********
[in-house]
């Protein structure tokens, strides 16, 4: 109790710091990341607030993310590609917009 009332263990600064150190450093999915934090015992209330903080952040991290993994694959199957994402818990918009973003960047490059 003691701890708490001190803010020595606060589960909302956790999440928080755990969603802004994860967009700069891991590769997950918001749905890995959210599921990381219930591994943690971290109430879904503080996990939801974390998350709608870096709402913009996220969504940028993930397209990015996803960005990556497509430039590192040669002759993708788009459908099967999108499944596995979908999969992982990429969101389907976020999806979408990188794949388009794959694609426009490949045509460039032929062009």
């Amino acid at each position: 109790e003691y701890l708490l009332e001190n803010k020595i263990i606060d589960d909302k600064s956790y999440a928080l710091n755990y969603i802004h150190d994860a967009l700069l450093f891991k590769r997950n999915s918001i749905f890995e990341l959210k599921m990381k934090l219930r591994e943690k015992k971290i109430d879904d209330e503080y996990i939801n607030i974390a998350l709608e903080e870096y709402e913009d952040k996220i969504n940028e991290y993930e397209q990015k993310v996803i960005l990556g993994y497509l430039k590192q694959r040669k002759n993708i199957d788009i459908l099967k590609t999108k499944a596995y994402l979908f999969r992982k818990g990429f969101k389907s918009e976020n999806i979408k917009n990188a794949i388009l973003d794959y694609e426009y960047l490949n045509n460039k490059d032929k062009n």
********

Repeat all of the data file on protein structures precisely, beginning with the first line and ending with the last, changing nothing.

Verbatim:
[in-house]
């Protein structure tokens, strides 16, 4: 109790710091990341607030993310590609917009 009332263990600064150190450093999915934090015992209330903080952040991290993994694959199957994402818990918009973003960047490059 003691701890708490001190803010020595606060589960909302956790999440928080755990969603802004994860967009700069891991590769997950918001749905890995959210599921990381219930591994943690971290109430879904503080996990939801974390998350709608870096709402913009996220969504940028993930397209990015996803960005990556497509430039590192040669002759993708788009459908099967999108499944596995979908999969992982990429969101389907976020999806979408990188794949388009794959694609426009490949045509460039032929062009």
């Amino acid at each position: 109790e003691y701890l708490l009332e001190n803010k020595i263990i606060d589960d909302k600064s956790y999440a928080l710091n755990y969603i802004h150190d994860a967009l700069l450093f891991k590769r997950n999915s918001i749905f890995e990341l959210k599921m990381k934090l219930r591994e943690k015992k971290i109430d879904d209330e503080y996990i939801n607030i974390a998350l709608e903080e870096y709402e913009d952040k996220i969504n940028e991290y993930e397209q990015k993310v996803i960005l990556g993994y497509l430039k590192q694959r040669k002759n993708i199957d788009i459908l099967k590609t999108k499944a596995y994402l979908f999969r992982k818990g990429f969101k389907s918009e976020n999806i979408k917009n990188a794949i388009l973003d794959y694609e426009y960047l490949n045509n460039k490059d032929k062009n």